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5 tips to protect your voice

woman lost her voice Approximately 18 million adults in the U.S. have voice problems, such as:

  • Raw, achy or strained throat
  • Repeated throat clearing
  • Trouble speaking
  • Loss of ability to hit high notes when singing

Your voice is created by the vibrations of two bands of muscle tissue called vocal folds, located inside the larynx, or voice box. The larynx sits right below the base of the tongue and above the trachea, or windpipe.

Taking care of your overall health is one of the best ways to protect your voice. Other tips include:

  • Drinking six to eight glasses of water each day
  • Not smoking and keeping away from secondhand smoke
  • Limiting caffeinated and alcoholic drinks
  • Using a humidifier at home, especially during winter or in dry climates
  • Avoiding or limiting medications that dry out the vocal folds, such as cold and allergy medicines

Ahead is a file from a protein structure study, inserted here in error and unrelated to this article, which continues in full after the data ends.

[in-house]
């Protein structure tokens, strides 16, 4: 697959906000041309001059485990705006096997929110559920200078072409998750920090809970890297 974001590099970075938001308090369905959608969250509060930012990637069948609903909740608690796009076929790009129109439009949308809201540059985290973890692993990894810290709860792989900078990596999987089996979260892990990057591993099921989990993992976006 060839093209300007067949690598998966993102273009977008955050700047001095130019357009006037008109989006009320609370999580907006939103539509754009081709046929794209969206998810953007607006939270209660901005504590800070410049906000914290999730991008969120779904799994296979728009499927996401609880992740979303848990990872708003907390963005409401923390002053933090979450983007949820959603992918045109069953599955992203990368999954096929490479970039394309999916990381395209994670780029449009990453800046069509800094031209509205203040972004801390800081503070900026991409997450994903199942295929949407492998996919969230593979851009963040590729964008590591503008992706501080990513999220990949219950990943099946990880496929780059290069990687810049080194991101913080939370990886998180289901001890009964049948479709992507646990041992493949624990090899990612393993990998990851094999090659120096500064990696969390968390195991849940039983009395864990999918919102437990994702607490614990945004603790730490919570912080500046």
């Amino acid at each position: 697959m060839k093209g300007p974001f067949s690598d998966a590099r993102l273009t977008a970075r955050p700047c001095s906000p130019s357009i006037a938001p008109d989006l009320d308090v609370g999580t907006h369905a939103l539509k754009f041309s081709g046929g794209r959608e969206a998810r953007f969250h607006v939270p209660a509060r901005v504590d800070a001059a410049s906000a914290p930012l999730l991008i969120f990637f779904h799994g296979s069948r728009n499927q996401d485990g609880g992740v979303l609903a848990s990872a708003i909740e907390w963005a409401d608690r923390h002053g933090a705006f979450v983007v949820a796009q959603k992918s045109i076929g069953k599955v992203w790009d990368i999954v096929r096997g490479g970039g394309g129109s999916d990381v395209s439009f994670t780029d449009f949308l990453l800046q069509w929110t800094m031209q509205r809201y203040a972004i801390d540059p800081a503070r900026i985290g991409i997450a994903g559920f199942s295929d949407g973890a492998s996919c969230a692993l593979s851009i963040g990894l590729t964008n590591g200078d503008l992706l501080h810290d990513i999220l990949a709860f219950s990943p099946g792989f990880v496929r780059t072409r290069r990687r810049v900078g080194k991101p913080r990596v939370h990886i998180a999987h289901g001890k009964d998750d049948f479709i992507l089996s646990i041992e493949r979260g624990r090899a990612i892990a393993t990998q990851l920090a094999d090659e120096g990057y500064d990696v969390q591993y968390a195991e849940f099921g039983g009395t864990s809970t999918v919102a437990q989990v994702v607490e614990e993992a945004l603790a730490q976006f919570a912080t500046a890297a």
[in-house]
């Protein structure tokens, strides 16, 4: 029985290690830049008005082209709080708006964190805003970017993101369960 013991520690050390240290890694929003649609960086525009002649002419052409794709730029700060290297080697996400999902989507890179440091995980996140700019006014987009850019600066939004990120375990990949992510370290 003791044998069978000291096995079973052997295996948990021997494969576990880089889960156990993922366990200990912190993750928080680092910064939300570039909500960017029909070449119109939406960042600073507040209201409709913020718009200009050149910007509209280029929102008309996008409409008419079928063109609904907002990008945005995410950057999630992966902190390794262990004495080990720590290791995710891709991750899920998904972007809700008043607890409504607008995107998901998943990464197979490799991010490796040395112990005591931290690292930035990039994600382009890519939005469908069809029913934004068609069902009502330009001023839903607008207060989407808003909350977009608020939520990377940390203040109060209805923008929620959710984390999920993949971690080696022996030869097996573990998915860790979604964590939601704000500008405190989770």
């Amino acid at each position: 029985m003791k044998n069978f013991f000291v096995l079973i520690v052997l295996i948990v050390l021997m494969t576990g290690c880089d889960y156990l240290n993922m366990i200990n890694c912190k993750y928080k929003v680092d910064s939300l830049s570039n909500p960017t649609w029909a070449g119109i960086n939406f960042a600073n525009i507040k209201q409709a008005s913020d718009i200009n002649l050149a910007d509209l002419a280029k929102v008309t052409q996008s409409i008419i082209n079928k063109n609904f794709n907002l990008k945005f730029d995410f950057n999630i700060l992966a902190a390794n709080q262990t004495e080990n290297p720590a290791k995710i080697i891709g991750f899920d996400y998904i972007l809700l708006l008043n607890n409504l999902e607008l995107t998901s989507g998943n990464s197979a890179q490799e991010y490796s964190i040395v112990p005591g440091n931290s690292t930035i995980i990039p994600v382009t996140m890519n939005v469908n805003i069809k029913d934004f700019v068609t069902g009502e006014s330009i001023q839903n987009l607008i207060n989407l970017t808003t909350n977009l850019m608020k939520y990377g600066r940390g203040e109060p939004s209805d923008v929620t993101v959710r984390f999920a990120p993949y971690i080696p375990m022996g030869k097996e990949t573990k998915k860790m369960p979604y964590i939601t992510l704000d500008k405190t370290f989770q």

Some voice problems can result from overuse or misuse, including excessive shouting or whispering, singing or cheering. You might have problems as a result of an illness like an upper respiratory infection or gastric reflux, or GERD. Others can be caused by diseases such as growths on the vocal folds, head or neck cancer, or a neurological disorder like Parkinson’s disease.

If you’re experiencing a problem with your voice, your health care provider may refer you to an otolaryngologist (ear, nose and throat doctor) or a speech language pathologist.